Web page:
The brochure also claims that Tiger Kim once taught martial-arts legend Bruce Lee, a dubious claim since Lee practiced kung fu rather than tae kwon do, said local fifthdegree black belt Ghassan Timani. As secretary general of the Colorado State Taekwondo Association, Timani said he has heard stories about certain studios, including Tiger Kim's, using such physical punishments in violation of widely accepted standards. "People need to know that Tiger Kim's is the exception and not the rule," said Timani, the instructor at Korean Academy in Aurora. "This one example is giving a black eye to everybody in the martial arts, and that's not right." Timani also said Tiger Kim's pulled out of the Colorado State Taekwondo Association more than six years ago. In the promotional brochure, Tiger Kim's claims to be the Kukkiwon Taekwondo headquarters, even though the Kukkiwon - the sport's governing body - recognizes only the state association through the United States Taekwondo Union.

A number of former students also accuse the Kims of racism. They claim the Kims often charge different monthly rates based on race and appearance - with non-Korean Asians, blacks and whites paying the most. Hispanic women and Koreans paid the least.

The Rev. Eric Pearman, a black belt whose daughter was enrolled at the school, claims the academy also hid testing fees from new students. These fees, which reach $1,000 for a black belt, are mandatory and were not disclosed until students had signed long-term contracts.

Several students said they were failed on tests for higher belts or had their belts stripped so they would have to re-test and pay the fees again.

Selecting A School

Tips on choosing the right martial arts school:

  • Watch a class. Instructors should allow parents and prospective students to sit in on a class.

  • Talk with other parents. Are other parents pleased with the atmosphere and their child's development?

  • Ask to see the qualifications of the instructor. A martial arts teacher should be well-trained, at least a fourth or fifth-degree black belt for tae kwon do classes.

  • Check the contract closely. Review all testing fees and ask for a short trial period before signing any long-term contracts.

  • Make sure the school has a quality facility. The floor should be padded, and the school should have adequate safety equipment.

    Martial arts teacher's case dropped

    Denver Post, March 26, 2001
    By Ryan Morgan

    A Denver martial arts instructor accused of mistreating his students said he feels vindicated now that prosecutors have dropped the assault charge against him.

    "It's nice that everything has finally gotten corrected, because nothing like that has ever happened here," said Sung Kim. who was charged last year with assaulting a former employee and student at Tiger Kim's Academy.

    "The reputation of the school was hurt a lot just from the accusations."

    Kim was charged with third-degree assault in an incident involving Janet Roach. The charge was dropped this month.

    "The prosecutor to whom the case was assigned felt that there were some challenges to the case that could not be overcome," said Lynn Kimbrough, a spokeswoman with the Denver district attorney's office.

    Kim, who owns and operates the school with his father, Jung Kil Kim, said the accusations, wrongly put his on the defensive. "It's much harder to be innocent than it is be guilty," he said.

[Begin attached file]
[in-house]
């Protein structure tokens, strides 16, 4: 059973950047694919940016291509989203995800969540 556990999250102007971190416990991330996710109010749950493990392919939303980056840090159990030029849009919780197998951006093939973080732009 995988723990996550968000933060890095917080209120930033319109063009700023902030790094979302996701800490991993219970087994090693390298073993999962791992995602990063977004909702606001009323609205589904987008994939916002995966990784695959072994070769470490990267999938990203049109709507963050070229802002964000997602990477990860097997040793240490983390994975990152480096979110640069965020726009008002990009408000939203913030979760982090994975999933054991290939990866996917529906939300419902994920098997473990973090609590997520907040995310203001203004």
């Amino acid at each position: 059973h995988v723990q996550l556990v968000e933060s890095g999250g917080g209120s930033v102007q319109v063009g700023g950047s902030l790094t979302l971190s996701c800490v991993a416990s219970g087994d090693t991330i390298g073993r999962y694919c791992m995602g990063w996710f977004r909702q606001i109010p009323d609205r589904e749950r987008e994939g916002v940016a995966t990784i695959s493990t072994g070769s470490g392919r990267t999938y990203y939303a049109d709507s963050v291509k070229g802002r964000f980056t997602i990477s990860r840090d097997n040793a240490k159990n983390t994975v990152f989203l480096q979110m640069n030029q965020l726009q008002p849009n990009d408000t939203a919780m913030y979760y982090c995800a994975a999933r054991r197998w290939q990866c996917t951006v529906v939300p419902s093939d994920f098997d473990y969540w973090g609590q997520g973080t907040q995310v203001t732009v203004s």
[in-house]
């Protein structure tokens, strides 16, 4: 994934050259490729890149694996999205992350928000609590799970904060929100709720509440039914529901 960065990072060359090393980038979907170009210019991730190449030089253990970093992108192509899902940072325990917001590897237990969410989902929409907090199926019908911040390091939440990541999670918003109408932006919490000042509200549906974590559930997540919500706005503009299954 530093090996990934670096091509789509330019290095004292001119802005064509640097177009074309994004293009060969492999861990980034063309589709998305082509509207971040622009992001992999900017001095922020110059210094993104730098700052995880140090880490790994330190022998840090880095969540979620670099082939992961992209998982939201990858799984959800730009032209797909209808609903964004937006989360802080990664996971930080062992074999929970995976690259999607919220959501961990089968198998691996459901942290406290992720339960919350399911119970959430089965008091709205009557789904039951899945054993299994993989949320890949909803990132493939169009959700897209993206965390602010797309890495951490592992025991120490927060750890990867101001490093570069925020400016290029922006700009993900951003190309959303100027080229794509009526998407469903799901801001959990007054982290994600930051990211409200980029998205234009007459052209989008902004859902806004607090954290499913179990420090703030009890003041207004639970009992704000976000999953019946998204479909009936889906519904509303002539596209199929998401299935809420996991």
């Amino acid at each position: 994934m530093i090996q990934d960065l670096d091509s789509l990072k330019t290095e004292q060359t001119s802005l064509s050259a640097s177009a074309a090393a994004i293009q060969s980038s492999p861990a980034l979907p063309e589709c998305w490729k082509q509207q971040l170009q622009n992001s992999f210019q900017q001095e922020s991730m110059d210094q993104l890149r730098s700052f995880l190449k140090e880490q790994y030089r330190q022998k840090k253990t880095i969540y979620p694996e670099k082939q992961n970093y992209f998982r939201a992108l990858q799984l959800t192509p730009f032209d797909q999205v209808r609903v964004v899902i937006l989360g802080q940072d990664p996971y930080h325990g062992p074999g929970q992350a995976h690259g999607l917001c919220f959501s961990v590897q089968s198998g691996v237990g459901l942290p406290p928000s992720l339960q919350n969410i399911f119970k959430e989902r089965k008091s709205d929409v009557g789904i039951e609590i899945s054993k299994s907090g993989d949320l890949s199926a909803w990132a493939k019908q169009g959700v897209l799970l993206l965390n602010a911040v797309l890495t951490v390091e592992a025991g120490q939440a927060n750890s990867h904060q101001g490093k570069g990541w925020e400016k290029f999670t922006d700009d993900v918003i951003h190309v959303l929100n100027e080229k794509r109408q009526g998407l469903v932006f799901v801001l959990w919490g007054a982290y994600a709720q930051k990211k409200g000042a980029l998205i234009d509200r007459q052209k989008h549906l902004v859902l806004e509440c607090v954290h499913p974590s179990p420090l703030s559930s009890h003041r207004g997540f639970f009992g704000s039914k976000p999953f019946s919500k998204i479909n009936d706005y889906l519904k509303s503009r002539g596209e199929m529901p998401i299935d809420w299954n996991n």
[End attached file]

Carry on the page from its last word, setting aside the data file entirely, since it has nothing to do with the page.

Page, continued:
Roach, a secretary and student at the tae kwon do school, went to police last February. She said Kim had physically abused her for more than a year and gave her injuries ranging from a black eye to a ruined knee.

    Witnesses also came forward who said Kim abused other students, especially children.

    The Rev. Eric Pearman, a black belt whose daughter attended the school and other parents said Kim forced one boy to hold a concrete block on his head to discipline him.

    "I have really lost faith in a system that would allow that kind of physical abuse to go on," Pearman said.

    But Mark Sutherland, who has attended the school for 20 years, called the claims made by Roach and Pearman "ridiculous," and said Kim should never have been charged.

    "I think it was inevitable that when the glare of the TV cameras kind of died down and the prosecutors looked at the case, they could see it was baloney," he said.

    Kim also denied all of the accusation and said Roach was just a disgruntled former employee. At least two of the other people who spoke out against him, he said, were Roach's roommates. He said his accusers teamed up hoping for financial gain.

    "It was just someone who was trying to gain some money out of a business that's been around forever," Kim said. "The people who know the school, know that nothing like that would ever happen here."

    Roach could not be reached for comment.

    Note: On August 6, 2001 Janet Roach withdrew all claims (Civil Case No.:01 CV 151) against Tiger Kim's Academy and its owners. She then testified under oath in Denver District Court after settlement discussions were completed. Before Judge Doris E. Burd Ms. Roach retracted any and all claims of wrongdoing or misconduct regarding her former employer Tiger Kim's Academy and its owners. She then advised that any allegations made to the Denver Police Department had likewise been withdrawn. Ms. Roach apologized in court publicly for any injury or damage she may have caused the reputations of those accused. Roach then agreed to pay expenses incurred by the defendants concerning the lawsuit she had filed against them. Defendants Jung Kil Kim, William Challans and Jung Kim accepted her apology and the counterclaim they had filed against Janet Roach was then dismissed with prejudice.

    To see more documents/articles regarding this group/organization/subject click here.